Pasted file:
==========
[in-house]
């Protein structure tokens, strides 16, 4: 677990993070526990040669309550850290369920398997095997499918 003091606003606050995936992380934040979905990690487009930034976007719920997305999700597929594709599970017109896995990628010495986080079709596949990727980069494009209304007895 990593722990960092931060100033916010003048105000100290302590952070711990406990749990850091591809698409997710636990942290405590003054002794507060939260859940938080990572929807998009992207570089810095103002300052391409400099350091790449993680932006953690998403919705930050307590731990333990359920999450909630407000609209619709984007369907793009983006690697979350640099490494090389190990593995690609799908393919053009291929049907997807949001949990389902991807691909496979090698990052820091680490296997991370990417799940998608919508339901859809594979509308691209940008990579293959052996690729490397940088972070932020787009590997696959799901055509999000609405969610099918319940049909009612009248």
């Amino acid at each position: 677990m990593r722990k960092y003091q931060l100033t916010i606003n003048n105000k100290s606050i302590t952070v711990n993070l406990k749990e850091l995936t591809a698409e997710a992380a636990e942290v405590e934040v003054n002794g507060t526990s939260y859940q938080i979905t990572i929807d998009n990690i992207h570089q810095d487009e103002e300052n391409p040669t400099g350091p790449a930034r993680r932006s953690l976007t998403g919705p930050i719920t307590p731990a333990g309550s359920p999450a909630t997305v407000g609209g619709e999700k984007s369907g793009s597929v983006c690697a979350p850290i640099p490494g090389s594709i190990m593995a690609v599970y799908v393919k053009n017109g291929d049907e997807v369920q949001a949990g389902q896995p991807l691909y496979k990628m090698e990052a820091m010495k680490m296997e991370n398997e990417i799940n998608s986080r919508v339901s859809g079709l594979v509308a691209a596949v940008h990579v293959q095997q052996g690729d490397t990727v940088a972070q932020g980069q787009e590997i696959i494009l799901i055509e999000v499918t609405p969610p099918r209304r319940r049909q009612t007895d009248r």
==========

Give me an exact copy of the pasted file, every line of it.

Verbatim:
[in-house]
């Protein structure tokens, strides 16, 4: 677990993070526990040669309550850290369920398997095997499918 003091606003606050995936992380934040979905990690487009930034976007719920997305999700597929594709599970017109896995990628010495986080079709596949990727980069494009209304007895 990593722990960092931060100033916010003048105000100290302590952070711990406990749990850091591809698409997710636990942290405590003054002794507060939260859940938080990572929807998009992207570089810095103002300052391409400099350091790449993680932006953690998403919705930050307590731990333990359920999450909630407000609209619709984007369907793009983006690697979350640099490494090389190990593995690609799908393919053009291929049907997807949001949990389902991807691909496979090698990052820091680490296997991370990417799940998608919508339901859809594979509308691209940008990579293959052996690729490397940088972070932020787009590997696959799901055509999000609405969610099918319940049909009612009248």
């Amino acid at each position: 677990m990593r722990k960092y003091q931060l100033t916010i606003n003048n105000k100290s606050i302590t952070v711990n993070l406990k749990e850091l995936t591809a698409e997710a992380a636990e942290v405590e934040v003054n002794g507060t526990s939260y859940q938080i979905t990572i929807d998009n990690i992207h570089q810095d487009e103002e300052n391409p040669t400099g350091p790449a930034r993680r932006s953690l976007t998403g919705p930050i719920t307590p731990a333990g309550s359920p999450a909630t997305v407000g609209g619709e999700k984007s369907g793009s597929v983006c690697a979350p850290i640099p490494g090389s594709i190990m593995a690609v599970y799908v393919k053009n017109g291929d049907e997807v369920q949001a949990g389902q896995p991807l691909y496979k990628m090698e990052a820091m010495k680490m296997e991370n398997e990417i799940n998608s986080r919508v339901s859809g079709l594979v509308a691209a596949v940008h990579v293959q095997q052996g690729d490397t990727v940088a972070q932020g980069q787009e590997i696959i494009l799901i055509e999000v499918t609405p969610p099918r209304r319940r049909q009612t007895d009248r």